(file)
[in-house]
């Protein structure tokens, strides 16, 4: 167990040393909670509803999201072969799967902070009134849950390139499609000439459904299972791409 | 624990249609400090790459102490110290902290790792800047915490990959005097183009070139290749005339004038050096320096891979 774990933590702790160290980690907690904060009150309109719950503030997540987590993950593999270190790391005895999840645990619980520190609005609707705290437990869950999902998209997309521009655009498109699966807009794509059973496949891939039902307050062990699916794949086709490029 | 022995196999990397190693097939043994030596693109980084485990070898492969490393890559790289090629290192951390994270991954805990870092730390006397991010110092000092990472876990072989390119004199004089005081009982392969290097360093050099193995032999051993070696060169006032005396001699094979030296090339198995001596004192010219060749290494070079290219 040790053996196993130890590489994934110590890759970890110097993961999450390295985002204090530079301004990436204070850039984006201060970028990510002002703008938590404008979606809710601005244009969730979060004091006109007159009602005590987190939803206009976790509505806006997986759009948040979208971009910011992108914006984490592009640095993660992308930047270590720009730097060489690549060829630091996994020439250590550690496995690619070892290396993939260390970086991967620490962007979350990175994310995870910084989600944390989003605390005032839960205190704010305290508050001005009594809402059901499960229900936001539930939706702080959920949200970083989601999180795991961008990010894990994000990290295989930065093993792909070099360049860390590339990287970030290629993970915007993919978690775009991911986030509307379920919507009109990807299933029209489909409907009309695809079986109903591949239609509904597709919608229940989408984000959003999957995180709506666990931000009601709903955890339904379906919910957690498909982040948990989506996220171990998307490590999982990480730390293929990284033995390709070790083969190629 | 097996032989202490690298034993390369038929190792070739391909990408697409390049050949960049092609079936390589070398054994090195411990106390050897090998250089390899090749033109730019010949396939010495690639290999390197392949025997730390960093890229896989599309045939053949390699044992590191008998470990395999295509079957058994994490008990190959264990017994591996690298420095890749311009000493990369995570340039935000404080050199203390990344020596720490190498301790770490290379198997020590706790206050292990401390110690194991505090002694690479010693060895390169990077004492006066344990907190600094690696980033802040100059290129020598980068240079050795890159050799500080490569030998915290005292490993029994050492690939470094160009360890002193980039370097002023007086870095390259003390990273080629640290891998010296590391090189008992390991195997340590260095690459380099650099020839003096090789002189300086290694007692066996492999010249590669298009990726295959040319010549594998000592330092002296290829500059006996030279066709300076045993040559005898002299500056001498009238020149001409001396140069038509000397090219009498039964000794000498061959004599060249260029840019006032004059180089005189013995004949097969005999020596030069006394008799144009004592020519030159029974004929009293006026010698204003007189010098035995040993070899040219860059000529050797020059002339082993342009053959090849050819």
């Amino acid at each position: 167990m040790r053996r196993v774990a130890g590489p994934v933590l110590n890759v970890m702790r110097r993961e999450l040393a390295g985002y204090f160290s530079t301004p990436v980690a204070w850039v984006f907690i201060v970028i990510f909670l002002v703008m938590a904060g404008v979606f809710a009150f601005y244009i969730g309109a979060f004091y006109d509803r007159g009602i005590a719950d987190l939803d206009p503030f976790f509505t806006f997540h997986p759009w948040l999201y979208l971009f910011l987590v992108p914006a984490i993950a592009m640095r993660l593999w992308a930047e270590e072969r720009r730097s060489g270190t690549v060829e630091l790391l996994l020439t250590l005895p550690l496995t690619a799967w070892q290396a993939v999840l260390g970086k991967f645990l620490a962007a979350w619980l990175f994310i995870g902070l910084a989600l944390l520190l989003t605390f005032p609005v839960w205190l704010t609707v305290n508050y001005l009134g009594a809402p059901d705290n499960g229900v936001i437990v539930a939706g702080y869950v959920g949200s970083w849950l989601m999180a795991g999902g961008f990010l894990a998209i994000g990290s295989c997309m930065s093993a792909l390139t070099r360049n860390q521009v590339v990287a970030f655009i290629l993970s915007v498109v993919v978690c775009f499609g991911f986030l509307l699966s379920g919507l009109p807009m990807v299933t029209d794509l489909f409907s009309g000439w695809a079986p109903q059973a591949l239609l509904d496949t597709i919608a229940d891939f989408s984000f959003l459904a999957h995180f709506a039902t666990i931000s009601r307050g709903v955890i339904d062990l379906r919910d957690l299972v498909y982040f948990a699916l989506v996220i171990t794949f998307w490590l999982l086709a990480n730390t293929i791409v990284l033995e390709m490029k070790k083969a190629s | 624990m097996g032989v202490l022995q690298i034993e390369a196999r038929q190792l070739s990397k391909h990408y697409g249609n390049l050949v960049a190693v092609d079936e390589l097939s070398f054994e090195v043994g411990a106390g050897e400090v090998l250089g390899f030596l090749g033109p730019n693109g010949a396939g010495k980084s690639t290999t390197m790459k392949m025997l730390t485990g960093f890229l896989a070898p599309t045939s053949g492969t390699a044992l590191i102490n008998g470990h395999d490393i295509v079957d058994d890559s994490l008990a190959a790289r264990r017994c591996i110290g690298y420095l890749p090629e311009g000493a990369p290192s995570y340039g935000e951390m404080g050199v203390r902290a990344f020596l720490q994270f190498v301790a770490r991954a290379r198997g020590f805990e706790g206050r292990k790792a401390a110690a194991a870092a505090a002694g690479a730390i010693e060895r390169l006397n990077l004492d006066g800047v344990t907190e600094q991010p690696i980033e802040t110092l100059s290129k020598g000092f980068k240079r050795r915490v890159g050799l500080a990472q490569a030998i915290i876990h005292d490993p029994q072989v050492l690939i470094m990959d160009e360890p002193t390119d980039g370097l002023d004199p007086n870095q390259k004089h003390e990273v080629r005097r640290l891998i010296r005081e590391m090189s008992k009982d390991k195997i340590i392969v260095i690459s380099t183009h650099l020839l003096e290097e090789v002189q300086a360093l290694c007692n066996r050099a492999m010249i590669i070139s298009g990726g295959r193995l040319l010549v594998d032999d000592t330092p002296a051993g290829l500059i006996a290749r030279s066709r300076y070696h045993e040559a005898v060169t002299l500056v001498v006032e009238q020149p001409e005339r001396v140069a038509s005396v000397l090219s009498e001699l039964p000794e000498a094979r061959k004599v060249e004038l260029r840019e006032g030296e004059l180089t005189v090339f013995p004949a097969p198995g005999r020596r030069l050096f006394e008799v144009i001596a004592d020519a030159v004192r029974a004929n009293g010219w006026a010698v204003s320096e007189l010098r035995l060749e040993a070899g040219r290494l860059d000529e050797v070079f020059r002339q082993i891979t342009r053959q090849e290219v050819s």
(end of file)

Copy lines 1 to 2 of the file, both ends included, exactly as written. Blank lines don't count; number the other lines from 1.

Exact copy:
[in-house]
């Protein structure tokens, strides 16, 4: 167990040393909670509803999201072969799967902070009134849950390139499609000439459904299972791409 | 624990249609400090790459102490110290902290790792800047915490990959005097183009070139290749005339004038050096320096891979 774990933590702790160290980690907690904060009150309109719950503030997540987590993950593999270190790391005895999840645990619980520190609005609707705290437990869950999902998209997309521009655009498109699966807009794509059973496949891939039902307050062990699916794949086709490029 | 022995196999990397190693097939043994030596693109980084485990070898492969490393890559790289090629290192951390994270991954805990870092730390006397991010110092000092990472876990072989390119004199004089005081009982392969290097360093050099193995032999051993070696060169006032005396001699094979030296090339198995001596004192010219060749290494070079290219 040790053996196993130890590489994934110590890759970890110097993961999450390295985002204090530079301004990436204070850039984006201060970028990510002002703008938590404008979606809710601005244009969730979060004091006109007159009602005590987190939803206009976790509505806006997986759009948040979208971009910011992108914006984490592009640095993660992308930047270590720009730097060489690549060829630091996994020439250590550690496995690619070892290396993939260390970086991967620490962007979350990175994310995870910084989600944390989003605390005032839960205190704010305290508050001005009594809402059901499960229900936001539930939706702080959920949200970083989601999180795991961008990010894990994000990290295989930065093993792909070099360049860390590339990287970030290629993970915007993919978690775009991911986030509307379920919507009109990807299933029209489909409907009309695809079986109903591949239609509904597709919608229940989408984000959003999957995180709506666990931000009601709903955890339904379906919910957690498909982040948990989506996220171990998307490590999982990480730390293929990284033995390709070790083969190629 | 097996032989202490690298034993390369038929190792070739391909990408697409390049050949960049092609079936390589070398054994090195411990106390050897090998250089390899090749033109730019010949396939010495690639290999390197392949025997730390960093890229896989599309045939053949390699044992590191008998470990395999295509079957058994994490008990190959264990017994591996690298420095890749311009000493990369995570340039935000404080050199203390990344020596720490190498301790770490290379198997020590706790206050292990401390110690194991505090002694690479010693060895390169990077004492006066344990907190600094690696980033802040100059290129020598980068240079050795890159050799500080490569030998915290005292490993029994050492690939470094160009360890002193980039370097002023007086870095390259003390990273080629640290891998010296590391090189008992390991195997340590260095690459380099650099020839003096090789002189300086290694007692066996492999010249590669298009990726295959040319010549594998000592330092002296290829500059006996030279066709300076045993040559005898002299500056001498009238020149001409001396140069038509000397090219009498039964000794000498061959004599060249260029840019006032004059180089005189013995004949097969005999020596030069006394008799144009004592020519030159029974004929009293006026010698204003007189010098035995040993070899040219860059000529050797020059002339082993342009053959090849050819």